Prison is an expensive, incredibly punitive sanction that should legitimately be reserved for those who pose a threat to society. Its overuse drains resources from other essential areas of government. Public safety is not the sole provenance of the criminal justice system. Sound education, health care, environmental protection and social services also protect the public and promote long-term safety.

Many policy makers in the US have come to this conclusion rather late in the game. It will be interesting to watch whether UK policy makers take as long to come to the same conclusion.

React Now

Latest stories from i100
Have you tried new the Independent Digital Edition apps?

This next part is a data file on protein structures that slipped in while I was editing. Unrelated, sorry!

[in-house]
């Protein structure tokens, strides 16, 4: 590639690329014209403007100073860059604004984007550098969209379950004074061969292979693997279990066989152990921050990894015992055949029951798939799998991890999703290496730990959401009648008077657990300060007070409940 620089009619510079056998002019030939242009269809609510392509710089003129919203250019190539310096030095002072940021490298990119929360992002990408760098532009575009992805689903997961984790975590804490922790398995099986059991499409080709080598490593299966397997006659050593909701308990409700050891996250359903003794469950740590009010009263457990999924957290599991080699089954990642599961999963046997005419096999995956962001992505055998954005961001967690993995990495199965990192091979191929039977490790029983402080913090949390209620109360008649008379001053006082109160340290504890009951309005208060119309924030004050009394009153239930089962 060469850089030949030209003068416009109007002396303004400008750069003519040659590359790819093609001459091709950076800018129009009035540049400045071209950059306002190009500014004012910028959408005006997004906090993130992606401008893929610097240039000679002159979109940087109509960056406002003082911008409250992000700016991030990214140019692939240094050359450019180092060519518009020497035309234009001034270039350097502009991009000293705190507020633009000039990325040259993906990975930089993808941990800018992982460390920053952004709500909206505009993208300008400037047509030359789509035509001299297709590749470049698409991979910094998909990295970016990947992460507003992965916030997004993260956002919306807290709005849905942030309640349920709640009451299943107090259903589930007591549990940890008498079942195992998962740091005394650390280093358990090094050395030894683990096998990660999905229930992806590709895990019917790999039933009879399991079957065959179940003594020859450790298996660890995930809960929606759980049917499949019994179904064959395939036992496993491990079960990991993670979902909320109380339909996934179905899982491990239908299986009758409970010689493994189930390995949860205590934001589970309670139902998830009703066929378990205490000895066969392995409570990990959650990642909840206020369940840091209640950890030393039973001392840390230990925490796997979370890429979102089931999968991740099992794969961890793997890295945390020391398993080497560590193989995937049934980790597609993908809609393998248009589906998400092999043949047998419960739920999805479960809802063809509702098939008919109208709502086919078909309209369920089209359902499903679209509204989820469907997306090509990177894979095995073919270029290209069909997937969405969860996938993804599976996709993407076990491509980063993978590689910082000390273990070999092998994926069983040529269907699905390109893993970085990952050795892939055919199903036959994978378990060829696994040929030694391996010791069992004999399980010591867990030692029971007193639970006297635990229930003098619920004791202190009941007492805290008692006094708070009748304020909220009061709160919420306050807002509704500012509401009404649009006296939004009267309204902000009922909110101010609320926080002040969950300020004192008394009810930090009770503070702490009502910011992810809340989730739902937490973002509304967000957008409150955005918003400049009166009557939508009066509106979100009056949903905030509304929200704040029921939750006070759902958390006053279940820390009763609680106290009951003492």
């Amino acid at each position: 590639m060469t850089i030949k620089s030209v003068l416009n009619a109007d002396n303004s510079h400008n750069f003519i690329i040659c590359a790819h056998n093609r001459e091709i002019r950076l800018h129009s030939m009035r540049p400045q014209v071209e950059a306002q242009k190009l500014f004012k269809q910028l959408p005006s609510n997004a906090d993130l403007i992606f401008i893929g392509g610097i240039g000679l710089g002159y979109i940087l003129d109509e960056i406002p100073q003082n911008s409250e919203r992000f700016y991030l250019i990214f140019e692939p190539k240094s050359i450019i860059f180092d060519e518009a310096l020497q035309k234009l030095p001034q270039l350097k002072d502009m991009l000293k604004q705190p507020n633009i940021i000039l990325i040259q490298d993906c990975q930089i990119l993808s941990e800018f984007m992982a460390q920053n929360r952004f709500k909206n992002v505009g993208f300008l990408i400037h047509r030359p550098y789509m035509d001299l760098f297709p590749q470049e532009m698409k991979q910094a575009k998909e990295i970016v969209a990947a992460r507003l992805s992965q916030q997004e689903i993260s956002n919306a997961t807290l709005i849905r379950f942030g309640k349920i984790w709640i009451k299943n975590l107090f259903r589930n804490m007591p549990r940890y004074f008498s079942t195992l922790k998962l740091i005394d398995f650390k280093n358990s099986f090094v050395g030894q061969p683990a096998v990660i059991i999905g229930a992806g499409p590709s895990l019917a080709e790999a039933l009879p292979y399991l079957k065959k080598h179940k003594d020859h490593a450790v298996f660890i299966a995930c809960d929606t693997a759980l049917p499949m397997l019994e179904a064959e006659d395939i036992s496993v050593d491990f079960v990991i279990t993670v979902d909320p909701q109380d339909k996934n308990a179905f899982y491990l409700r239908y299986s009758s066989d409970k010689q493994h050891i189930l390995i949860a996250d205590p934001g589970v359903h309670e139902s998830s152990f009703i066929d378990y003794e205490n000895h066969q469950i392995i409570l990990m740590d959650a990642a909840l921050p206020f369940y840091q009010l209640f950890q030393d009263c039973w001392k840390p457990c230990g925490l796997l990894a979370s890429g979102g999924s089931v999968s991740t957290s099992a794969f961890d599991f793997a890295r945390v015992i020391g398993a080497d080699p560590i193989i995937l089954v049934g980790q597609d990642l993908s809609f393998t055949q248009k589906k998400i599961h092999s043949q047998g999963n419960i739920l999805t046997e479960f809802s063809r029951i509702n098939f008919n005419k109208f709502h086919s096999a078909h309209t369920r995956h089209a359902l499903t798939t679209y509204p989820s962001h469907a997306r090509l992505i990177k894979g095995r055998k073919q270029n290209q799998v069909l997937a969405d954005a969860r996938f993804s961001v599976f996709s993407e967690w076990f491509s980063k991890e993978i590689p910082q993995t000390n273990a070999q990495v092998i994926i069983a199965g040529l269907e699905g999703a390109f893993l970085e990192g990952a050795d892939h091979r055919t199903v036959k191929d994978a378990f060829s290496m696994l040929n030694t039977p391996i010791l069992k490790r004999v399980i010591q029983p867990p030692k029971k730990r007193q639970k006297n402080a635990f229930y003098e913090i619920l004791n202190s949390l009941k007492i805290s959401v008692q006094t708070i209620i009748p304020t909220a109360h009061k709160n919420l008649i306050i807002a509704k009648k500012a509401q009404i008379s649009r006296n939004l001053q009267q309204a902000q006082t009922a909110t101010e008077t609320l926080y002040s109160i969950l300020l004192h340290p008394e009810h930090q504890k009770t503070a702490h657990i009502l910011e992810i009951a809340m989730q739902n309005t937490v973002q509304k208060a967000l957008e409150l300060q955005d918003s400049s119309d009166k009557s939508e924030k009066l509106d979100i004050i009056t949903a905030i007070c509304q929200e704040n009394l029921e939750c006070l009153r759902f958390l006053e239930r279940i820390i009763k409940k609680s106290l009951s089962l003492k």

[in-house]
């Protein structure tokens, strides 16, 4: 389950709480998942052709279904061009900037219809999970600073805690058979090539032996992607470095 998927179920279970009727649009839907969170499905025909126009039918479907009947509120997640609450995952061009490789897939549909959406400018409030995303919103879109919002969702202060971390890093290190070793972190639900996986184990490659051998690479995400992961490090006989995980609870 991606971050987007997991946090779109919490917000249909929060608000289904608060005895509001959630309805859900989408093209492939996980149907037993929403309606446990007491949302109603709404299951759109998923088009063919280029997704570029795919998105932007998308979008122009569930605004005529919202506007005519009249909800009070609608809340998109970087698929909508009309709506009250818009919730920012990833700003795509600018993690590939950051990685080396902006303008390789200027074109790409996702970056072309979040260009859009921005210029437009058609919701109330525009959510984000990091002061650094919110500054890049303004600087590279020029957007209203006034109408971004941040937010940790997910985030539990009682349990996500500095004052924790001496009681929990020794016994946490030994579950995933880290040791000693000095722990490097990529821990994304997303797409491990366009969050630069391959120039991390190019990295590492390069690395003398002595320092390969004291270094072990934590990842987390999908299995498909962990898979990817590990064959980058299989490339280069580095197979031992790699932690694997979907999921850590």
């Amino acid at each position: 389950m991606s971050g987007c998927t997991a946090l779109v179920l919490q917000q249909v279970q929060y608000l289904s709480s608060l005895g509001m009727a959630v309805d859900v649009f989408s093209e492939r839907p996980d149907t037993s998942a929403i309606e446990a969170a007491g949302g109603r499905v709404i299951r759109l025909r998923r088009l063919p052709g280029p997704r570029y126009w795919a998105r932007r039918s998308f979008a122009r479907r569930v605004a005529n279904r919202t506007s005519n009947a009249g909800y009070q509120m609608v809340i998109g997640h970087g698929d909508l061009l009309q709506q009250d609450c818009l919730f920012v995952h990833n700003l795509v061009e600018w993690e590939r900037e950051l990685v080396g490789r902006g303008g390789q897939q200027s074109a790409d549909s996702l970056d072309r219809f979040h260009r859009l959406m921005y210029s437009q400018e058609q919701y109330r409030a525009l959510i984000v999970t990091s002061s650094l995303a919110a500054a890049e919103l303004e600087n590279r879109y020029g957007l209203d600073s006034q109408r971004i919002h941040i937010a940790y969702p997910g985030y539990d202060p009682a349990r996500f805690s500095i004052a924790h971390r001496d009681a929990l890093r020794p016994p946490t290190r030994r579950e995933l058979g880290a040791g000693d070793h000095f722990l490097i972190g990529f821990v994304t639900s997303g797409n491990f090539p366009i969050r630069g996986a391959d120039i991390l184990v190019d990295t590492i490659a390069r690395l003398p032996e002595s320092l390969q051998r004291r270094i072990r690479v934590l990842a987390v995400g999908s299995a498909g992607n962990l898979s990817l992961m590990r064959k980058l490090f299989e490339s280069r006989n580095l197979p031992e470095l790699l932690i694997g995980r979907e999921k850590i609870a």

iJobs Job Widget
iJobs General

Junior Quant Analyst - C++, Boost, Data Mining

£25000 - £35000 per annum: Harrington Starr: Junior Quant Analyst - C++, Boost...

Service Desk Analyst- (Desktop Support, Help desk)

£25000 - £35000 per annum: Harrington Starr: Service Desk Analyst- (Desktop Su...

Junior Quant Analyst (Machine Learning, SQL, Brokerage)

£30000 - £50000 per annum: Harrington Starr: Junior Quant Analyst (Machine Lea...

UNIX Application Support Analyst- Support, UNIX, London

£45000 - £55000 per annum: Harrington Starr: UNIX Application Support Analyst-...

Day In a Page

Read Next
Mosul dam was retaken with the help of the US  

Air strikes? Talk of God? Obama is following the jihadists’ script

Robert Fisk
 

Next they'll say an independent Scotland can't use British clouds...

Mark Steel
Air strikes? Talk of God? Obama is following the jihadists’ script

Air strikes? Talk of God? Obama is following the jihadists’ script

The President came the nearest he has come yet to rivalling George W Bush’s gormless reaction to 9/11 , says Robert Fisk
Ebola outbreak: Billy Graham’s son declares righteous war on the virus